[Bloomberg on Evoting, see second item]


Ognibene to take on smoking ban





May 20, 2005, 7:33 PM EDT


In his run for mayor, Republican Tom Ognibene is planning the first and possibly only press event of its kind: a vow to re-visit the anti-smoking law imposed at Mayor Michael Bloomberg's urging.


The former Middle Village councilman is preparing to explain early next week why he thinks the city should revert to the former indoor smoking act passed during the Giuliani administration.


Bloomberg has been taking victory laps as a leading public health advocate since the new law was enacted early in his four-year term, which began in 2002.


The Conservative Party is expected to endorse Ognibene for the fall regardless of whether he succeeds in his dream of snatching the GOP nomination from Bloomberg. That organization has opposed the smoking measure as an incursion on the freedoms of businesses and adults.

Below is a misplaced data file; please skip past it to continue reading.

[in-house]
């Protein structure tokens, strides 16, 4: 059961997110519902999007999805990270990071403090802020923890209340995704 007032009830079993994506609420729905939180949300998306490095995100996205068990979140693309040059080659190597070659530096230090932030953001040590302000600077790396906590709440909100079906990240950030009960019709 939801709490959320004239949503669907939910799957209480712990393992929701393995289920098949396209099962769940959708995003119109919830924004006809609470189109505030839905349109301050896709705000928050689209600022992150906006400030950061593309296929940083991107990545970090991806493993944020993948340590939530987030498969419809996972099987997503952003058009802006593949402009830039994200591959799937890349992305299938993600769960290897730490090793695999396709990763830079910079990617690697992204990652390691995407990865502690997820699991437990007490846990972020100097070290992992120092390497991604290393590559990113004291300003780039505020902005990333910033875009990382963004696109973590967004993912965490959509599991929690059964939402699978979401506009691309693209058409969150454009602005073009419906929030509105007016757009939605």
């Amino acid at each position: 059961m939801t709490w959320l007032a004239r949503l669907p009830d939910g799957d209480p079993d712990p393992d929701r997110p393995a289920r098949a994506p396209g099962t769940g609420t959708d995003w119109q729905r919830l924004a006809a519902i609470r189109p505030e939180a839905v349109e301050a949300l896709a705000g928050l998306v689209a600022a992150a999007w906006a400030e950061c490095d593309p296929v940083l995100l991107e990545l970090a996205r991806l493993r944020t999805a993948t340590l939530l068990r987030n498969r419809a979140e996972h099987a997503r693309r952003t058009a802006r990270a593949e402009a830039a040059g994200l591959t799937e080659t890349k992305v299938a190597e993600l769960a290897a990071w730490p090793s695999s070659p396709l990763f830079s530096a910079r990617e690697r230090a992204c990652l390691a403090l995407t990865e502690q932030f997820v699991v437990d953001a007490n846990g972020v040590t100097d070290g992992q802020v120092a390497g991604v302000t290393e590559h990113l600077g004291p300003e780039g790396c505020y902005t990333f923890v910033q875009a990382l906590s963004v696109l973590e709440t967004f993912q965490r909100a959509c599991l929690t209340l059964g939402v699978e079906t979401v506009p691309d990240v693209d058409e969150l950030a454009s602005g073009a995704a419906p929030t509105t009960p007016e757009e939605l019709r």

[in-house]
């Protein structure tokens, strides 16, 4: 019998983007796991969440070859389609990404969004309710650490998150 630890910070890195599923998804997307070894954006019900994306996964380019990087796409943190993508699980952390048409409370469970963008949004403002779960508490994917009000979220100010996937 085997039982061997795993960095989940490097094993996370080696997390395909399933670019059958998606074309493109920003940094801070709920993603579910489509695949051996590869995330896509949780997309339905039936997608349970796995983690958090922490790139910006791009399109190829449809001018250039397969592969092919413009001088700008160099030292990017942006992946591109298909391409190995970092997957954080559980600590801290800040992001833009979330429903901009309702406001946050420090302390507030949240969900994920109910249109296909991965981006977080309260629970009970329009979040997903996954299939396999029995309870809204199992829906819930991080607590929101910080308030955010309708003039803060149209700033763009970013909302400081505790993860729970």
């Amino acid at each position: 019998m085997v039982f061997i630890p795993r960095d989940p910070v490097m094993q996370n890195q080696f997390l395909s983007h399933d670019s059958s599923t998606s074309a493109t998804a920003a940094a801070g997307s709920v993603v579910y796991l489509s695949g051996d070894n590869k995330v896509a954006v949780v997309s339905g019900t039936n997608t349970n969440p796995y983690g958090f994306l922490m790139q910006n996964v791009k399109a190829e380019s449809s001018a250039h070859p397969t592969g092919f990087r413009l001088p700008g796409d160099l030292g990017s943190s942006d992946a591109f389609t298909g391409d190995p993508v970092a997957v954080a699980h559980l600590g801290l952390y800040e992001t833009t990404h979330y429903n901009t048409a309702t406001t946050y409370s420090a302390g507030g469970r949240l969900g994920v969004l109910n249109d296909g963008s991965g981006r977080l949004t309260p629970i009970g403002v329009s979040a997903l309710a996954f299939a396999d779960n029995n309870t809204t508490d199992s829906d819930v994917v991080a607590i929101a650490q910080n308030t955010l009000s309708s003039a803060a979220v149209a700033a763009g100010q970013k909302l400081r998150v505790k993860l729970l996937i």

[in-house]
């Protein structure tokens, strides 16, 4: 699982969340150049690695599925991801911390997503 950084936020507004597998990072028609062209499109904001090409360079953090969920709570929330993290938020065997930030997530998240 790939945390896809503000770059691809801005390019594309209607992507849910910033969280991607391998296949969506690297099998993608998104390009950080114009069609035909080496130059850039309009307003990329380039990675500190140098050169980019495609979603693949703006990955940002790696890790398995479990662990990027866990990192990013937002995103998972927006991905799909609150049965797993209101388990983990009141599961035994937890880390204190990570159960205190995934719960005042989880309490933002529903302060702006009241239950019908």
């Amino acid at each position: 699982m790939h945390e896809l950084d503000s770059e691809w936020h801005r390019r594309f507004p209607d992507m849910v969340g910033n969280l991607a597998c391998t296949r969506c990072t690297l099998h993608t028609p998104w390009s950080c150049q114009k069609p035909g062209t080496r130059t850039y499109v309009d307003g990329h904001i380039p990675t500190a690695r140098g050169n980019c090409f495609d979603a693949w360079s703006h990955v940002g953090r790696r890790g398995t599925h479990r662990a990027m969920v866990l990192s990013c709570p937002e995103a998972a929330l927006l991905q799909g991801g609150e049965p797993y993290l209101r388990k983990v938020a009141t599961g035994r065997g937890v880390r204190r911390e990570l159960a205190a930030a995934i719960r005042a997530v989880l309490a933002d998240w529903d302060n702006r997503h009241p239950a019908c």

Ognibene is expected to try to make clear that he is not actually advocating smoking but supporting individual liberties.




Bloomberg on his weekly WABC radio show Friday took a position that departs from his opponents' -- and it may mean that he's more bullish on computer technology than anyone else in the field.


In discussing the need to replace antiquated voting machines, the mayor spurned the widely-made argument that any new system should be backed up by a "paper trail" to help ensure that it cannot be rigged.


"I would do it, personally, without a paper trail," the mayor said. "If you are worried about honesty in computers and their reliability, don't get in an airplane because you'd never get off the ground.


"You're never going to have a set of voting machines that's 100 percent reliable," he said. "But you could come pretty close in terms of protections for the public and making sure nobody can tamper with it."


That's at odds with what Democrats in the race -- and some election experts -- have been saying. But then, Bloomberg also takes a "worry-not" stance on removing conductors from subway trains in favor of automation.


Copyright 2005, Newsday, Inc.



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